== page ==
Did India’s air quality improve in 2020? How did COVID-19 affect air quality in India? Smart Air analyzed 2020 India air pollution data for five of India’s major cities: Delhi, Mumbai, Kolkata, Chennai, and Hyderabad.
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2020 India Air Quality Report
Of the five major Indian cities analyzed in 2020, all averaged air quality levels well over the WHO recommended level of 10 micrograms. Not surprisingly, Delhi was the worst, with air quality levels nearly 9 times the WHO recommended limit.
Next were Kolkata, Mumbai, and Hyderabad with levels 6.5, 4, and 3.6 times higher than the WHO recommended limit. The major Indian city with the best air quality was Chennai, averaging 26 micrograms of PM2.5 pollution, still 2.6 times over the recommended limit.
Air Quality Improved Significantly in Two Major Cities
Famous for its air pollution, Delhi saw air quality improve 19% over 2019. Despite this improvement, Delhi’s air quality still ranks as the worst of these major cities in the world.
Hyderabad also had some good news in regards to air quality improvement! The city saw a double-digit reduction in air pollution levels from 2019 to 2020.
Chennai Saw a Minor Improvement in Air Quality in 2020
As the city with the best air quality of the five major Indian cities analyzed, Chennai saw a 6% reduction in dangerous PM2.5 pollution levels in 2020. Chennai’s PM2.5 levels averaged 25 micrograms which is less than one-third of Delhi’s yearly average in 2020.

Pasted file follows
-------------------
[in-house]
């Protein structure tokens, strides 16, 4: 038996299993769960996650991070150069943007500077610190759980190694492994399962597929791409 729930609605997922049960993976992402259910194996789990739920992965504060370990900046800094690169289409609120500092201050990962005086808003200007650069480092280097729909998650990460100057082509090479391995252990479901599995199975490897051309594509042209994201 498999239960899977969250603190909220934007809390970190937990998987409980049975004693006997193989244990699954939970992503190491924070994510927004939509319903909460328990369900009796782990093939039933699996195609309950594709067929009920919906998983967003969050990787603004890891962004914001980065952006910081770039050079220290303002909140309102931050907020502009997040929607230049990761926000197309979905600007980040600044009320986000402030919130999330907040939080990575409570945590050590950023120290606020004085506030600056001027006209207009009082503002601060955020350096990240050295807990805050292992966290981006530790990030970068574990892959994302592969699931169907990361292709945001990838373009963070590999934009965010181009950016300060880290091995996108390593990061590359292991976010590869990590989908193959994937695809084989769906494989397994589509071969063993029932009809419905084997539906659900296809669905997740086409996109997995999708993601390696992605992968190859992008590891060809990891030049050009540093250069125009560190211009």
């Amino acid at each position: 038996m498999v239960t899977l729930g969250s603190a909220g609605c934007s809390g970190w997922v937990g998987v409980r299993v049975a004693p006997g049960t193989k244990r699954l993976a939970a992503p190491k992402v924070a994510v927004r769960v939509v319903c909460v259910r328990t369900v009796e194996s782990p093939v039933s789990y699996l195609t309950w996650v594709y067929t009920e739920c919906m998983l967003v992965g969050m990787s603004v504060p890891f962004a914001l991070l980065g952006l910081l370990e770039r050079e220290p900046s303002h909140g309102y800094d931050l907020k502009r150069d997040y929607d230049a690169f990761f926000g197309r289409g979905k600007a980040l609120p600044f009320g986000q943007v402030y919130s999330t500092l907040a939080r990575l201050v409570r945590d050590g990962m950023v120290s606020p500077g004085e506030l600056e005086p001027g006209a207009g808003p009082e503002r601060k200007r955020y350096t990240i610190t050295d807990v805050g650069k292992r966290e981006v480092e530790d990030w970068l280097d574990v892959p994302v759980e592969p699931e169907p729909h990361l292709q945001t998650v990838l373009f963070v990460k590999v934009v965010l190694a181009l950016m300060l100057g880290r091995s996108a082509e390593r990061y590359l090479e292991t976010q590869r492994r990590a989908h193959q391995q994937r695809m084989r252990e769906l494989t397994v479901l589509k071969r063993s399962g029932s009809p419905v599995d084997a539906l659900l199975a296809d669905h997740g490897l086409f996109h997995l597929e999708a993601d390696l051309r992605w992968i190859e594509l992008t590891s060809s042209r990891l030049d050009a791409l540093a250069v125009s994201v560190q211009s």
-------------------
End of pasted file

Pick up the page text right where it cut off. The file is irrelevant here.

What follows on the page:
Air Quality Did Not Change Significantly in Two Major Indian Cities
In both Kolkata and Mumbai, air quality levels did not improve.
In fact, Mumbai even had a slight increase in air pollution levels from 2019 to 2020.
Microscopic PM2.5 Particles in the Air
The analysis of 2020 India air pollution is based on PM2.5 pollution, particles smaller than 2.5 microns in diameter that can penetrate deep into the lungs and even enter the bloodstream. Studies have shown that PM2.5 raises blood pressure, inflammation, and rates of heart attacks and strokes.
The analysis uses over 41,000 hourly air quality data points from the US Embassy and consulates in five major Indian cities. This data is open for researchers, although it is limited. It comes from only one pollution sensor in each city, and pollution can vary between neighborhoods.
Studies Document Protective Effects of Purifiers, Masks
Despite the harms of PM2.5, studies have found that wearing masks prevents harmful effects on blood pressure and heart rate variability. Similarly, placebo-controlled studies of air purifiers have found that reducing particulate in the home prevents harm to blood pressure, inflammation, and immune response—even among young, healthy twenty-year-olds.
How I Protect Myself
Smart Air is a certified B Corp committed to combating the myths big companies use to artificially inflate the price of clean air. To help people living in polluted cities protect themselves, Smart Air provides empirically backed, no-nonsense purifiers and masks, thereby helping to lower the cost of clean air
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